Not surprisingly in 2008 and 2009 exit activity for venture backed tech companies was very slow. Last year that activity seemed to have picked up, mirroring the overall improved business environment. I try to keep track of most of the tech M&A and IPO activity, especially in software and Internet sectors but I hadn’t really done a tally of VC backed companies and my curiosity was peaked today by a post on the Wall Street Journal blog. Doing a little more research it seems that M&A activity for 2010 was almost double 2008 and 2009 and IPO’s came in at near 5X the prior year. According to Dow Jones there were 62 acquisition of web based start ups totaling a little over $4B and 46 VC funded companies with an IPO. In fact the total exit activity, around 514 companies total, is near pre-recession 2007 numbers. The activity is encouraging and a good measure of the extent of the recovery of course, but it also is interesting for other reasons. Not only did the deal flow volume increase but there was a shift in acquiring companies. In 2009 Oracle led the list, acquiring 5 VC backed companies but fell out of the top 10 with only 2 in 2010 (not surprising considering the level of attention it needed to close and integrate it’s $7.4B Sun acquisition). In 2010 5 would not get them the 1st place slot however. The following chart shows 2010 leaders (source: Dow Jones VentureSource):
As you can see Google was by far the most acquisitive company, doubling both Facebook and IBM. Google had signaled as much in 2009, when CEO Eric Schmidt stated that they were planning large and small strategic acquisitions for 2010. Aggressive acquisitions in this case mirrors an overall more aggressive Google, looking to expand beyond it’s ad-based businesses into other adjacent areas. What did it acquire:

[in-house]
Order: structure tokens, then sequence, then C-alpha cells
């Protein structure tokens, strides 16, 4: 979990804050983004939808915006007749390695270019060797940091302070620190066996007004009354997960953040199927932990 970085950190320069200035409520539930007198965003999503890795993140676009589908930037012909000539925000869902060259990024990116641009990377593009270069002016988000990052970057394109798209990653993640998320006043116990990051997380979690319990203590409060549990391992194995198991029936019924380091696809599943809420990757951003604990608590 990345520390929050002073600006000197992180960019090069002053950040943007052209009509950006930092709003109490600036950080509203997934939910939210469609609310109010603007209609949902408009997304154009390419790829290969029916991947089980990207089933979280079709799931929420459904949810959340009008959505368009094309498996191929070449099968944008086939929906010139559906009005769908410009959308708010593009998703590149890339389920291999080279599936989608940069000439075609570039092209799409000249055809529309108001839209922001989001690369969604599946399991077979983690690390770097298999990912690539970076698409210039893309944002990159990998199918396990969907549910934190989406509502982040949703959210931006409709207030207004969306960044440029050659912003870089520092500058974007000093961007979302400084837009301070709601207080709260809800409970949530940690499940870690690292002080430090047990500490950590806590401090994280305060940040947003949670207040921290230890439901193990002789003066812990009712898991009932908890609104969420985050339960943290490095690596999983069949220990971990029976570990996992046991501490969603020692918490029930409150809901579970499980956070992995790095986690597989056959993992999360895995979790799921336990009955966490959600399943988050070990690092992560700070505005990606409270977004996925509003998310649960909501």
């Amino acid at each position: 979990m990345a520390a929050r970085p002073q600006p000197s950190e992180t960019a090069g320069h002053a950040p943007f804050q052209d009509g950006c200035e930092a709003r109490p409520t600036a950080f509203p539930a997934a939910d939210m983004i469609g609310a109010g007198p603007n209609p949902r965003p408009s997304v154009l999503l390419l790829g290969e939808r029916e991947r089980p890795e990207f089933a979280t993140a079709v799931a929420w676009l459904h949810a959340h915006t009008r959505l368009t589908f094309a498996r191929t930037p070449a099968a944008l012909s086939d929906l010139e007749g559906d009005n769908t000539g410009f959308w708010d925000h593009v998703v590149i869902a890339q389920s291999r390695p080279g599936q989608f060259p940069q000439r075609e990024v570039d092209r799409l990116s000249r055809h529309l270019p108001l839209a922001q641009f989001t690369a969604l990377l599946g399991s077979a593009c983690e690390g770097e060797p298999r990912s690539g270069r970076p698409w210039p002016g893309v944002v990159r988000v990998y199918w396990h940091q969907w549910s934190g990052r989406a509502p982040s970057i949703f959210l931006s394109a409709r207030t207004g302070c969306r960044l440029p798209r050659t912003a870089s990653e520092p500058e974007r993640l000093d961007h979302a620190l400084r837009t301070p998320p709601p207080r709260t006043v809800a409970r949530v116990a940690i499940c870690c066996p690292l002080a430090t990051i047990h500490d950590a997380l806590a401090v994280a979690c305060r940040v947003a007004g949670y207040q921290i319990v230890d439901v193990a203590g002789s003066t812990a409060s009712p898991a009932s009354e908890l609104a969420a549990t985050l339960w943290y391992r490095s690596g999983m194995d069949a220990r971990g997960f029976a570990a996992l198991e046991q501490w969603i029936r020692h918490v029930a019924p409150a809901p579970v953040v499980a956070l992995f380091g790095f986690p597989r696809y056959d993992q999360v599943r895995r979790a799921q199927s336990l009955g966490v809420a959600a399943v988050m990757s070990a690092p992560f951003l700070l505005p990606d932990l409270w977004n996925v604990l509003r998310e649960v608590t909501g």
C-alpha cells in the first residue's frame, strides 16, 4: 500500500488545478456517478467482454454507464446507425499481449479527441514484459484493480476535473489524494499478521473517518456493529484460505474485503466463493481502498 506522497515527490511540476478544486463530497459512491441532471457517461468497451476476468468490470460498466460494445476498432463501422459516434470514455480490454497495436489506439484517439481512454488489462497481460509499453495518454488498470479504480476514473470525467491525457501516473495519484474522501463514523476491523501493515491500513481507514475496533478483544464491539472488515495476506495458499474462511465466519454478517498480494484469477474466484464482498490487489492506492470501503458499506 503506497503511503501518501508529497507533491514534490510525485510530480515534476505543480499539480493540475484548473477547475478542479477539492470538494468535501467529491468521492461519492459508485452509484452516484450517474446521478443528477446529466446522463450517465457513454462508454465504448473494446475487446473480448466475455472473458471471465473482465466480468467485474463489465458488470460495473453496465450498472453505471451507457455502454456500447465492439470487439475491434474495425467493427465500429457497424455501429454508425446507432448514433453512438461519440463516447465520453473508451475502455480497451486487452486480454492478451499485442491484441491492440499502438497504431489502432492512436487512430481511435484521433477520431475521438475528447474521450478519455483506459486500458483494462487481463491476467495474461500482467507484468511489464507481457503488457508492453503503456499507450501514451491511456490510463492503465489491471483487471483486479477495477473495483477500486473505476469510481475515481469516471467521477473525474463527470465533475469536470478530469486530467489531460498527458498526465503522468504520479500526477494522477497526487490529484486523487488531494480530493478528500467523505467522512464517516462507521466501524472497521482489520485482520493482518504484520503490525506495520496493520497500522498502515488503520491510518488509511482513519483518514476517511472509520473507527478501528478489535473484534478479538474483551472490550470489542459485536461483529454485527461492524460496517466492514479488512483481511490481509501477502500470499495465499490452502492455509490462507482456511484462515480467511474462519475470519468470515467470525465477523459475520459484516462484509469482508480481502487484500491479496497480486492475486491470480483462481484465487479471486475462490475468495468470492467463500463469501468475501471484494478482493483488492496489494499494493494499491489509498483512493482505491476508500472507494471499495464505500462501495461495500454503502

Mobile: Remail (mobile email), AdMob (mobile ads), Simplify Media (desk top SW for mobile music management)
Video: Episodic (although this could be mobile as well, online video management platform)
Ads: Invite Media (display media sales platform)
Social: aardvark (human based crowdsourced answers), Metaweb (Freebase, entity graph of people, places and things – Google uses for improved search results), Slide (community driven entertainment), Jambool (Social Gold – virtual goods monitization platform)
eCommerce: Like.com (visual shopping search)
(Note: includes only VC backed deals that closed in 2010)
Absent from the list, Google’s 2 high profile attempts to get into the local market, first with Yelp and then with Groupon.
Another sign of changing times, 2 of the top 4 acquirers are VC backed themselves, Facebook and Zynga…a testament to how hot social remains.
So what’s in store for 2011? More IPO’s for sure, 44 companies have already registered, which is almost double the number this time last year. Also Facebook has been clear that it plans to be an aggressive acquirer this year, so they might give Google a run for first, although I don’t expect them to slow down either. As for as hot areas, I think there will be quite a bit of consolidation among social start ups, both among themselves (mid-size companies filling out product portfolios) and larger companies getting into the social business market. I’d also expect to see activity in mobile and in commerce. In particular I think companies will look to build out new commerce experiences that include merge online and physical, and include social, mobile and context aware elements. All in all there’s enough momentum that 2011 should far exceed 2010 in both M&A and IPO’s.